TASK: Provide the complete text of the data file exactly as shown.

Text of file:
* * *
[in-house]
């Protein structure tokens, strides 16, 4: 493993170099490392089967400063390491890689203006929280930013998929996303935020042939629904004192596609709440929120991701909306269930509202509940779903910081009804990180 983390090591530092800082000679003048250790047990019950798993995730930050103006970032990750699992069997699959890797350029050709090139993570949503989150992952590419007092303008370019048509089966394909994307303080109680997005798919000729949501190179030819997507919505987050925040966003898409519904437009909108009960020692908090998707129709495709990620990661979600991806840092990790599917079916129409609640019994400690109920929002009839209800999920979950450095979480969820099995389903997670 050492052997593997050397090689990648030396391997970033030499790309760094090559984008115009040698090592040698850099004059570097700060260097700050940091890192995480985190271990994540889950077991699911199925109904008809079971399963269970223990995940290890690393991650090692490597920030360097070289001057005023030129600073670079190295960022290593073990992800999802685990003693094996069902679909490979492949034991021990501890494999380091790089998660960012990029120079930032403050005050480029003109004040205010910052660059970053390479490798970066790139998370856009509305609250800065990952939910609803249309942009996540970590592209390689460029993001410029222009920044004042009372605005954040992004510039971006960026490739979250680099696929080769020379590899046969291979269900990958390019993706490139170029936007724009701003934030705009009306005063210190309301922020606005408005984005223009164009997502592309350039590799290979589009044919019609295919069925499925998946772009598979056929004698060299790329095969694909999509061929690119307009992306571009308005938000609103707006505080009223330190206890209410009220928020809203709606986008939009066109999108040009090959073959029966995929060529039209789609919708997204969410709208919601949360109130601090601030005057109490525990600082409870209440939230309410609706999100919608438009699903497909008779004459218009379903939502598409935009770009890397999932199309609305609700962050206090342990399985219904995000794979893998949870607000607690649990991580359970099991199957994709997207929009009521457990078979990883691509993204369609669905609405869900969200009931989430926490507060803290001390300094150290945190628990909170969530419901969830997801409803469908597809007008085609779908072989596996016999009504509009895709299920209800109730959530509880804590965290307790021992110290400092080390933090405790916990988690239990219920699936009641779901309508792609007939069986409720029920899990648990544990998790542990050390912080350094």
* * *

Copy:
[in-house]
């Protein structure tokens, strides 16, 4: 493993170099490392089967400063390491890689203006929280930013998929996303935020042939629904004192596609709440929120991701909306269930509202509940779903910081009804990180 983390090591530092800082000679003048250790047990019950798993995730930050103006970032990750699992069997699959890797350029050709090139993570949503989150992952590419007092303008370019048509089966394909994307303080109680997005798919000729949501190179030819997507919505987050925040966003898409519904437009909108009960020692908090998707129709495709990620990661979600991806840092990790599917079916129409609640019994400690109920929002009839209800999920979950450095979480969820099995389903997670 050492052997593997050397090689990648030396391997970033030499790309760094090559984008115009040698090592040698850099004059570097700060260097700050940091890192995480985190271990994540889950077991699911199925109904008809079971399963269970223990995940290890690393991650090692490597920030360097070289001057005023030129600073670079190295960022290593073990992800999802685990003693094996069902679909490979492949034991021990501890494999380091790089998660960012990029120079930032403050005050480029003109004040205010910052660059970053390479490798970066790139998370856009509305609250800065990952939910609803249309942009996540970590592209390689460029993001410029222009920044004042009372605005954040992004510039971006960026490739979250680099696929080769020379590899046969291979269900990958390019993706490139170029936007724009701003934030705009009306005063210190309301922020606005408005984005223009164009997502592309350039590799290979589009044919019609295919069925499925998946772009598979056929004698060299790329095969694909999509061929690119307009992306571009308005938000609103707006505080009223330190206890209410009220928020809203709606986008939009066109999108040009090959073959029966995929060529039209789609919708997204969410709208919601949360109130601090601030005057109490525990600082409870209440939230309410609706999100919608438009699903497909008779004459218009379903939502598409935009770009890397999932199309609305609700962050206090342990399985219904995000794979893998949870607000607690649990991580359970099991199957994709997207929009009521457990078979990883691509993204369609669905609405869900969200009931989430926490507060803290001390300094150290945190628990909170969530419901969830997801409803469908597809007008085609779908072989596996016999009504509009895709299920209800109730959530509880804590965290307790021992110290400092080390933090405790916990988690239990219920699936009641779901309508792609007939069986409720029920899990648990544990998790542990050390912080350094």